Christopher T. Travis, Stevensville, Michigan, for appellant.
Mark Kuhn, Scioto County Prosecuting Attorney, and Joseph L. Hale, Scioto County Assistant Prosecuting Attorney, Portsmouth, Ohio, for appellee.
DECISION AND JUDGMENT ENTRY
William H. Harsha, Judge.
(¶1} Anthony Sizemore appeals his convictions for theft from an elderly person and burglary, arguing that the jury's verdict was against the manifest weight of the evidence. Sizemore contends it was undisputed that he was previously invited into the victim's home, thus providing a legitimate reason for why his blood was found at the scene. However, the victim testified that the blood was not there before the burglary and credibility is generally an issue for the trier of fact, so we reject this argument.
(¶2} Sizemore also contends that law enforcement never recovered any of the stolen items and there were no eye witnesses to the crime. However, the victim testified about the items taken from her home, including a drill and type of liverwurst. The victim's neighbor also testified that after the burglary Sizemore showed him a drill case and asked if he knew anyone who would want to purchase a drill. Moreover, Sizemore was living with another of the victim's neighbors at the time of the offense and after the burglary the victim identified liverwurst found in the neighbor's refrigerator as the same kind taken from her home. Because the state presented credible evidence upon which the jury could have reasonably concluded that Sizemore committed the essential elements of the offenses, his convictions are not against the manifest weight of the evidence. Accordingly, we affirm the trial court's judgment.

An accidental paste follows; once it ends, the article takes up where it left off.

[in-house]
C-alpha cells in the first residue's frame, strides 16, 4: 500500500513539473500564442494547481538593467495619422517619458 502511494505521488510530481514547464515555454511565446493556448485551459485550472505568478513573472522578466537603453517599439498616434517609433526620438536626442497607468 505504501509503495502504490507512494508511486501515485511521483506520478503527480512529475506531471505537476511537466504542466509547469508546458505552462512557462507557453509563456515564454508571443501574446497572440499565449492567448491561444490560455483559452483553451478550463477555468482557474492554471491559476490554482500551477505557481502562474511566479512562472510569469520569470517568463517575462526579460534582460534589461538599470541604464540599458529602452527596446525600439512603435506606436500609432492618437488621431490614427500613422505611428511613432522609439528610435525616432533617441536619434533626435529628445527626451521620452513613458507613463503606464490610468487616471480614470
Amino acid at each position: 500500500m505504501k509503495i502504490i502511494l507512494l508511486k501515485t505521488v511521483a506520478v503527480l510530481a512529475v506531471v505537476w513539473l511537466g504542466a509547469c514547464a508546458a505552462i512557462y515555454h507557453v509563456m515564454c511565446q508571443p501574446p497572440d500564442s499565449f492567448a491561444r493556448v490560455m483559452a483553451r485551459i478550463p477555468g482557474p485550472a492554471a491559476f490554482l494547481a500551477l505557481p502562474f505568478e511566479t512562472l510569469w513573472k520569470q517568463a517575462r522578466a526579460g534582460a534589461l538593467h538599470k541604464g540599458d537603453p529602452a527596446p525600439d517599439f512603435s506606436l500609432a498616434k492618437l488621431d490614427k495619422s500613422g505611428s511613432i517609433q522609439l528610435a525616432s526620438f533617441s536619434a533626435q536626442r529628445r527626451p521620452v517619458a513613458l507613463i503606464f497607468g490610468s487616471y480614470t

(¶3} Sizemore was convicted of the burglary and theft of Gladys Love's home while she was out of town. At the time of the offense, Sizemore and his girlfriend were living with his friend, Arnett Hogston. Hogston was a long time neighbor to 78-year-old Love and regularly helped her with home improvement projects. On the day in question, Sizemore accompanied Hogston to paint several rooms in Love's home. A few hours after they arrived, Love received a phone call and requested that they leave because she had to visit her grandson. Love returned the next morning to discover that her house had been burglarized and several items of her property were missing.
(¶4} The state charged Sizemore with one count of burglary, in violation of R.C. 2911.12(A)(2) and (C), and one count of theft of an elderly person, in violation of R.C. 2913.01(A)(1) and (B)(3). He pleaded not guilty and the matter proceeded to a jury trial.
(¶5} At trial, the state alleged that Sizemore forced entry into Love's home through a bedroom window and took several items, including food, money and tools. The state also introduced evidence that two blood stains found on a bed sheet under the broken window matched Sizemore's DNA. The jury found Sizemore guilty of both counts and after merging his convictions, the trial court imposed sentence. This appeal followed.
II. ASSIGNMENT OF ERROR
(¶6} Sizemore raises one assignment of error for our review:
1. THE TRIAL COURT ERRED TO THE PREJUDICE OF APPELLANT-DEFENDANT BY ENTERING A GUILTY FINDING UPON A VERDICT THAT WAS AGAINST THE MANIFEST WEIGHT OF THE EVIDENCE.
III. LAW AND ANALYSIS
(¶7} To determine whether a conviction is against the manifest weight of the evidence, we review the entire record, weigh the evidence and all reasonable inferences, and consider the credibility of witnesses to determine "whether in resolving conflicts in the evidence, the jury clearly lost its way and created such a manifest miscarriage of justice that the conviction must be reversed and a new trial ...